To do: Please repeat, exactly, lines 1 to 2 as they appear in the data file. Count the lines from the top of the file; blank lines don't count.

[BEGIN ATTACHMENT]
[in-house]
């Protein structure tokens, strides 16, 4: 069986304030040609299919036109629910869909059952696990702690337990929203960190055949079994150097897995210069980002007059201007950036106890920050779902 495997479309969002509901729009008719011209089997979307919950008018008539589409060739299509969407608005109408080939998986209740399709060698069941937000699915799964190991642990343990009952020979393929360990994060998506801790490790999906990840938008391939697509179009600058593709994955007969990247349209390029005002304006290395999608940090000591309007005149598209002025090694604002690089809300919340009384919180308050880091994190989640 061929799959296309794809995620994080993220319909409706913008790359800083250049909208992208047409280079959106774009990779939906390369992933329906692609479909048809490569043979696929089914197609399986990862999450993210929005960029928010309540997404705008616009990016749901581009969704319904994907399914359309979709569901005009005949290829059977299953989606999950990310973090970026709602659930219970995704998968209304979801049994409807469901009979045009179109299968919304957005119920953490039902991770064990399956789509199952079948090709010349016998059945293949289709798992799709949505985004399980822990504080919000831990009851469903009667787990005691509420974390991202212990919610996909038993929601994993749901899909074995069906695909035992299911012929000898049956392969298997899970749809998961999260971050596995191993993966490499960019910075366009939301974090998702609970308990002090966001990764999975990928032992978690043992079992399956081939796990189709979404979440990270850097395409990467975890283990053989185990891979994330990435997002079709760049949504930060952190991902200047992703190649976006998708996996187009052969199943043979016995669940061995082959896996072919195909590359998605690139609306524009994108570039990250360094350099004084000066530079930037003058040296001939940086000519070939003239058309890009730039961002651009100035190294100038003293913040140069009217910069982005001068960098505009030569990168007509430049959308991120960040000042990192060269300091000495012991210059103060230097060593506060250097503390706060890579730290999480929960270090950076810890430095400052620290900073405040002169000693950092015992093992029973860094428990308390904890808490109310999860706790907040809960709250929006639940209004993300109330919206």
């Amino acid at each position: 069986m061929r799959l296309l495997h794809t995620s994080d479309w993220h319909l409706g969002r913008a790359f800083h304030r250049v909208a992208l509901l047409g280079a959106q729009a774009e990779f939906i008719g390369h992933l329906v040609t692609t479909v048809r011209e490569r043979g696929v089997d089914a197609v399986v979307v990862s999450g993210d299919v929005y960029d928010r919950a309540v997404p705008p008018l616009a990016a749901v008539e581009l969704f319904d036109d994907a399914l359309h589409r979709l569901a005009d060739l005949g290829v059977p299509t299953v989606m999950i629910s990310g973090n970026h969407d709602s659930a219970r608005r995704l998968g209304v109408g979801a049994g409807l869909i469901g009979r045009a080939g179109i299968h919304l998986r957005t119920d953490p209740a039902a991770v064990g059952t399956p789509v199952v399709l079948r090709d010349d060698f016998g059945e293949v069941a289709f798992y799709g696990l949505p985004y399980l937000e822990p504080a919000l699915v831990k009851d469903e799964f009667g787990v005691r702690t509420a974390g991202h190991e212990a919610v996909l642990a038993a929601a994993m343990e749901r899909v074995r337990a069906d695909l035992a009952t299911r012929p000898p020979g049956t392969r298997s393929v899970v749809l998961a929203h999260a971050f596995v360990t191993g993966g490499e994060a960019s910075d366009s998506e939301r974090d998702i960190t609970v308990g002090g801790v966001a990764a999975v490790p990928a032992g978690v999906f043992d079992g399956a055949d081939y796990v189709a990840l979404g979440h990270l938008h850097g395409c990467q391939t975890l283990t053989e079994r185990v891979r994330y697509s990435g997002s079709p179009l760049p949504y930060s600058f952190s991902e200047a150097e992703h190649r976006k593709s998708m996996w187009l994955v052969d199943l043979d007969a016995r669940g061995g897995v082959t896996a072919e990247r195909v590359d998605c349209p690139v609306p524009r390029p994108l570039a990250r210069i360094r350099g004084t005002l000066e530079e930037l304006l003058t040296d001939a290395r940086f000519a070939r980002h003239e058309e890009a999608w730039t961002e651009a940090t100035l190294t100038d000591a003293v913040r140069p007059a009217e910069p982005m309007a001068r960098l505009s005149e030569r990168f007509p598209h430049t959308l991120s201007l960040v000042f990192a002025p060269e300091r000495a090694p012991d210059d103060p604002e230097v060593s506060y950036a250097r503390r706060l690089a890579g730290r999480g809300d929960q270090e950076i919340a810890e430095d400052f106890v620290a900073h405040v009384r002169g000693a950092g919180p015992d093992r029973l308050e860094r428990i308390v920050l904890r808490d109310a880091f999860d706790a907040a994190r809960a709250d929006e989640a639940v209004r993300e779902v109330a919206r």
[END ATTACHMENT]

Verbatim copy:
[in-house]
């Protein structure tokens, strides 16, 4: 069986304030040609299919036109629910869909059952696990702690337990929203960190055949079994150097897995210069980002007059201007950036106890920050779902 495997479309969002509901729009008719011209089997979307919950008018008539589409060739299509969407608005109408080939998986209740399709060698069941937000699915799964190991642990343990009952020979393929360990994060998506801790490790999906990840938008391939697509179009600058593709994955007969990247349209390029005002304006290395999608940090000591309007005149598209002025090694604002690089809300919340009384919180308050880091994190989640 061929799959296309794809995620994080993220319909409706913008790359800083250049909208992208047409280079959106774009990779939906390369992933329906692609479909048809490569043979696929089914197609399986990862999450993210929005960029928010309540997404705008616009990016749901581009969704319904994907399914359309979709569901005009005949290829059977299953989606999950990310973090970026709602659930219970995704998968209304979801049994409807469901009979045009179109299968919304957005119920953490039902991770064990399956789509199952079948090709010349016998059945293949289709798992799709949505985004399980822990504080919000831990009851469903009667787990005691509420974390991202212990919610996909038993929601994993749901899909074995069906695909035992299911012929000898049956392969298997899970749809998961999260971050596995191993993966490499960019910075366009939301974090998702609970308990002090966001990764999975990928032992978690043992079992399956081939796990189709979404979440990270850097395409990467975890283990053989185990891979994330990435997002079709760049949504930060952190991902200047992703190649976006998708996996187009052969199943043979016995669940061995082959896996072919195909590359998605690139609306524009994108570039990250360094350099004084000066530079930037003058040296001939940086000519070939003239058309890009730039961002651009100035190294100038003293913040140069009217910069982005001068960098505009030569990168007509430049959308991120960040000042990192060269300091000495012991210059103060230097060593506060250097503390706060890579730290999480929960270090950076810890430095400052620290900073405040002169000693950092015992093992029973860094428990308390904890808490109310999860706790907040809960709250929006639940209004993300109330919206």